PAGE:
I See Sue

The Field Museum exhibits ‘Sue’, the largest and most complete T-Rex fossil ever found. They look to extend Sue’s footprint beyond the walls of the museum, beyond Chicago. To do so, they must bring these bones to life. The museum is particularly eager to reach very young children, so they want to avoid written text and complex language.

Young players can explore the lifestyles of a dozen species of dinosaurs – in forest, swamp, ocean and air. The focus is not on memorizing difficult Latin names, but on appreciating the living animals and their adaptations to each habitat. The game mechanics are designed to encourage youngsters to begin to think analytically and to make strategic trade-offs.

The players must cross the forest, mountain, swamp, seaside cliff in board-game style. They take discrete steps along a marked path. The path includes several shortcuts that allow particular species to cut ahead. For example, a mud-pit shortcut can be traversed only by the paddle-footed Lambeosaurus. A nimble Troodon can scamper across a log bridge.The player knows the best dinosaur to play for each part of the journey, but must earn this dinosaur in a competitive tile-matching mini-game that has very simple rules but big opportunities for strategic play.

The reception to the game was mixed. It was designed to be an appealing challenge to pre-school children and it was tested exclusively with this age group We forgot that children do not buy games or write reviews. Adults who expected museum-like treatment of dinosaur facts, or a didactic game were disappointed and missed all the depth. On the other hand, children, and adults who were sensitive to them, tend to love the game.

Catchy... Facts are presented in clever rhyming sentences.

New York Times on I See Sue

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User-friendly and charming... And, more importantly, fun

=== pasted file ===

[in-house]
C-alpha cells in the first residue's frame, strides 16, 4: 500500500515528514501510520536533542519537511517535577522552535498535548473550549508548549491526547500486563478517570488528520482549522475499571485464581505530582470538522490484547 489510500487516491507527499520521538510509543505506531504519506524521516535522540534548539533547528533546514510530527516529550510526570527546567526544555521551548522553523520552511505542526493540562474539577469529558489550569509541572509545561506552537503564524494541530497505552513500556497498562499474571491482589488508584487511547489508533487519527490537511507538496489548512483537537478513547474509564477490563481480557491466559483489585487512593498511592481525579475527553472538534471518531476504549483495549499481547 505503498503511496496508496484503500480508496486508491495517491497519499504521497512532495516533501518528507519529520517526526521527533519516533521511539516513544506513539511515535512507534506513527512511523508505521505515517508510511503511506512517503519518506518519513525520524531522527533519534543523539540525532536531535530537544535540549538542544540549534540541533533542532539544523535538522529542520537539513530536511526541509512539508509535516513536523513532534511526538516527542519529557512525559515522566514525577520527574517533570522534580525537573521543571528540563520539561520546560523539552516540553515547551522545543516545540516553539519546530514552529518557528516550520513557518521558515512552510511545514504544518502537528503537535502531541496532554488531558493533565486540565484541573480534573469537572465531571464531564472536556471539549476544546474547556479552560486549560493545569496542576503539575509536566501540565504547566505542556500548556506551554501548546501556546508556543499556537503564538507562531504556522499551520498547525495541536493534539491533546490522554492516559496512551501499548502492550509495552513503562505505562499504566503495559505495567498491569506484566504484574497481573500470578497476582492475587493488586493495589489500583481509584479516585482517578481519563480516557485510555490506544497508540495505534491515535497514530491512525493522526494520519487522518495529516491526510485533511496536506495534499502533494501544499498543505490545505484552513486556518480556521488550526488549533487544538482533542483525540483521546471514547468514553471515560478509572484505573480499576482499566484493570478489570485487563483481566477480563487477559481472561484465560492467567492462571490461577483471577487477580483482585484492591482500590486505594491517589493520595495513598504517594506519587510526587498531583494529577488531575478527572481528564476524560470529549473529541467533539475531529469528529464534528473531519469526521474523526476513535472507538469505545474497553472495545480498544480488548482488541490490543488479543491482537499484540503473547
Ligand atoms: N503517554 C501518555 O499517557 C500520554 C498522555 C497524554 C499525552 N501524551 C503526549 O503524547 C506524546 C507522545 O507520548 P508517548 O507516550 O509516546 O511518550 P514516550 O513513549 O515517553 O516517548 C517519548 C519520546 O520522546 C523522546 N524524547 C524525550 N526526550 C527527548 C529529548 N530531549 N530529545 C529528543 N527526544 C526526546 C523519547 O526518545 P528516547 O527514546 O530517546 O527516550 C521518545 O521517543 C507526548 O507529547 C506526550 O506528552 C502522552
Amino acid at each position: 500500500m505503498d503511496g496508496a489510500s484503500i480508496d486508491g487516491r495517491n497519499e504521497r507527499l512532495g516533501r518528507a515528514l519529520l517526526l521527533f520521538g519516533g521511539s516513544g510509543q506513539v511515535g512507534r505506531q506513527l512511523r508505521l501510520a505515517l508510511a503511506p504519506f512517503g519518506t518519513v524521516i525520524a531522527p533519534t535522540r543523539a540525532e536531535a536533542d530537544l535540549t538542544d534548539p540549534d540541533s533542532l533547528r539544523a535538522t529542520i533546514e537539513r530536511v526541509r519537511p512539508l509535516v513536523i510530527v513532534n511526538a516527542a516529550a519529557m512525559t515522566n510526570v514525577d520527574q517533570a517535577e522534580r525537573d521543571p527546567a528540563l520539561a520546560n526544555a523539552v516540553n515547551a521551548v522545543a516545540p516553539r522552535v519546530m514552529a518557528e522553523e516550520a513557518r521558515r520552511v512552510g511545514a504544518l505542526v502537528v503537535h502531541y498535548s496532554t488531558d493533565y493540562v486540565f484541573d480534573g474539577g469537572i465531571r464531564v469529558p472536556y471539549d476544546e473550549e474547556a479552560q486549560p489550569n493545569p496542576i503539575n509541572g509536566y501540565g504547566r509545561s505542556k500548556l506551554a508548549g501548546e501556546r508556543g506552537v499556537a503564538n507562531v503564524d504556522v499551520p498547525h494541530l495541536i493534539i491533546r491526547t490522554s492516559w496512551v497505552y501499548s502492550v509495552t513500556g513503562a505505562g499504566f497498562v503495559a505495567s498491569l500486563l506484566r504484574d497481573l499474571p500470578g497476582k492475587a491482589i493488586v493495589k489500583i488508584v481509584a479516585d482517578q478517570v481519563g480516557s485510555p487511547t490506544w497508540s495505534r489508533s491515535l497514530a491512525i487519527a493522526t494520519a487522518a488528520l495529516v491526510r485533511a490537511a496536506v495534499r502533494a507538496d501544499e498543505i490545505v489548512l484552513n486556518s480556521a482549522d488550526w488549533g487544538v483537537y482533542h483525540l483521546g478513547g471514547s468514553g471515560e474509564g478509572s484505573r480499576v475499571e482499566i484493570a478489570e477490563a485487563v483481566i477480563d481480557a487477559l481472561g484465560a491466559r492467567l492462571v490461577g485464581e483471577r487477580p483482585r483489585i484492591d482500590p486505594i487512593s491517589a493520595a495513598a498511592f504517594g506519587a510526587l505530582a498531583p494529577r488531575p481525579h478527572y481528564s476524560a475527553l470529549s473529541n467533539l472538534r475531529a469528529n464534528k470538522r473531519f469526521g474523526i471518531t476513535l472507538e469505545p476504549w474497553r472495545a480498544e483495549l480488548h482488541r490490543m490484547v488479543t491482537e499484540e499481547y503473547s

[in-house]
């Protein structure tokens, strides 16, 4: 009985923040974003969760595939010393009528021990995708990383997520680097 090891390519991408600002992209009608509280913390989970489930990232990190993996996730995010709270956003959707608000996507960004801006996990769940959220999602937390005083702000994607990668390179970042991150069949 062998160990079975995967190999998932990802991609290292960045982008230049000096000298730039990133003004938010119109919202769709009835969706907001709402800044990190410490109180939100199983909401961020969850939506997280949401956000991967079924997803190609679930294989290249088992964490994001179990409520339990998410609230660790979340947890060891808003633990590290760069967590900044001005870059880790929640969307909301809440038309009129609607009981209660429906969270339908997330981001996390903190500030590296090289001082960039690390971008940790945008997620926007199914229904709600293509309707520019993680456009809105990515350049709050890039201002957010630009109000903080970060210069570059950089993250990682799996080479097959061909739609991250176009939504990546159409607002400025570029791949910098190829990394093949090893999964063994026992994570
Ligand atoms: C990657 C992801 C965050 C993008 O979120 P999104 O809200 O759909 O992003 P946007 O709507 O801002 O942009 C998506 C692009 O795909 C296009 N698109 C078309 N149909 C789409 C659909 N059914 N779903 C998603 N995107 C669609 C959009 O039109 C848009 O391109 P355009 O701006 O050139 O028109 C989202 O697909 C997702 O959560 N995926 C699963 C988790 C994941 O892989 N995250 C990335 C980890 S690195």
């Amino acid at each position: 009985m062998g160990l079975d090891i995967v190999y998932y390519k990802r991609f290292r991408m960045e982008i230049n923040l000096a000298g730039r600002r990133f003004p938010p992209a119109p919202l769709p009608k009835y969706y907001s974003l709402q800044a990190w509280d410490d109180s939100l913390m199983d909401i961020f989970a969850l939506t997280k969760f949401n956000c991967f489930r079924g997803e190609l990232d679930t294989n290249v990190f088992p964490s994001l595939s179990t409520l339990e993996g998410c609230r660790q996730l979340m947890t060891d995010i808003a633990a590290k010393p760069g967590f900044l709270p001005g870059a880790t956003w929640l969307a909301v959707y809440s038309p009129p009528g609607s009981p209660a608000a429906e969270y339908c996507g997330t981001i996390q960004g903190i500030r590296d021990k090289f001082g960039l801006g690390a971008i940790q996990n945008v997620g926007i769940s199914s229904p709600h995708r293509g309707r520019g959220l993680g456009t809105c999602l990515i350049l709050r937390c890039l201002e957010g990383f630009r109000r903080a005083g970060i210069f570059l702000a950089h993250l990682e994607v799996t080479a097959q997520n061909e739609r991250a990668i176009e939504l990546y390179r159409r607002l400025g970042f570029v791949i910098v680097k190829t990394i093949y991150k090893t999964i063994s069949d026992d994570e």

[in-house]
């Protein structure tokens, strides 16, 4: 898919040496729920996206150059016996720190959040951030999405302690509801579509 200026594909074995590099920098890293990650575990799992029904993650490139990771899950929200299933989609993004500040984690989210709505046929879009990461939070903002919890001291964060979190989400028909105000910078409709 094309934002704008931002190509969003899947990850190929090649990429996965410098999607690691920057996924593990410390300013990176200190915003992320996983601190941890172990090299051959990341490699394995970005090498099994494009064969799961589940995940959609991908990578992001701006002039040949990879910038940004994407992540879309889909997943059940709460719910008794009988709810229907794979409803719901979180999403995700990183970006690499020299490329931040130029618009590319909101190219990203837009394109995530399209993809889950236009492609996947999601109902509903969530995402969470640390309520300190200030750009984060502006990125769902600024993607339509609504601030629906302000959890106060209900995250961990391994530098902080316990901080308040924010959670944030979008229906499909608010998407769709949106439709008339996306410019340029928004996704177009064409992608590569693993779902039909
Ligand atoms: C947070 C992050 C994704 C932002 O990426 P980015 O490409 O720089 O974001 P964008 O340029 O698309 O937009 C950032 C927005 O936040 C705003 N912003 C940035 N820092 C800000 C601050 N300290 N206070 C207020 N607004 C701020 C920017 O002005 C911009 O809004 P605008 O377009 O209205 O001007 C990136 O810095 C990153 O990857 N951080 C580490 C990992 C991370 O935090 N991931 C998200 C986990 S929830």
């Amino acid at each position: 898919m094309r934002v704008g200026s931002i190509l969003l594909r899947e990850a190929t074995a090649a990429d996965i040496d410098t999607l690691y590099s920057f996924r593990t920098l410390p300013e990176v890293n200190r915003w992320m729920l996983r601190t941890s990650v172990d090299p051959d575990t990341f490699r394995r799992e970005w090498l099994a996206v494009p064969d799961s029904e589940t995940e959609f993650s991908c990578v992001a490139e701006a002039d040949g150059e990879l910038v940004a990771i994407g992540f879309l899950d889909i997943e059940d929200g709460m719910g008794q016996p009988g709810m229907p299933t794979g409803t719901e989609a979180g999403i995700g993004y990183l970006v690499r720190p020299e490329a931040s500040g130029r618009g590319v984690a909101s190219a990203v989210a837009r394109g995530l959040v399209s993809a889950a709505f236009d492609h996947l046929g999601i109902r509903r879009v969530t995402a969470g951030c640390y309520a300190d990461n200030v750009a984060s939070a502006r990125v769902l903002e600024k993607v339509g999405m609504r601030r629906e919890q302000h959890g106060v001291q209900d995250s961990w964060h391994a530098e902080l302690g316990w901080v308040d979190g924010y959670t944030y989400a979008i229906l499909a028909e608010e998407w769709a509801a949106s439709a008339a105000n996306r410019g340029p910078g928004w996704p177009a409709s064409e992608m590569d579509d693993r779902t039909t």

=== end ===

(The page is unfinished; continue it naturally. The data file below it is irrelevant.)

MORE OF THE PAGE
Amazon on I See Sue

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This is...something me and my sister reminisced about recently. It is the source of so many fun childhood memories of hours and hours of playing the game, arguing over which level to play, making up songs to go with each dinosaur and printing out the coloring pages at the end. So you know that we found it on Amazon. We figured it was worth a review. 10/10

Amazon Customer (April 2016) on I See Sue

I am happy to see "I See Sue" available on Amazon. I was given this game back on '04 when we got our first computer. My 4 year old grandson LOVED it. We played it together until he was proficient enough to play alone. When he was in kindergarten his teacher was amazed at the dinosaur facts he knew. During the years he played it he developed strategical thinking skills. After many years the computer quit playing the program. We missed "I See Sue".

mary35546 on I See Sue

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My 5-year-old liked playing cards against the computer to match the dinosaur parts, he liked seeing his dinosaurs appear on the various gameboards, and he liked the "prizes" which were coloring pages he could print out. It IS repetitive, but often kids this age like repetition. I wouldn't say it's highly educational about dinosaurs, but just as we don't have only one kind of book in our collection, we have a variety of software. I can tell my son enjoyed mastering this game.

Jason Rice on I See Sue

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My 15 yr old and I were just reminiscing over games from the past. She named Sue as her all time favorite childhood game. An astounding compliment coming from a teenager. Wish we could use all of our old CD's for our 4 year old! Thanks for a great game

Sachibot on I See Sue

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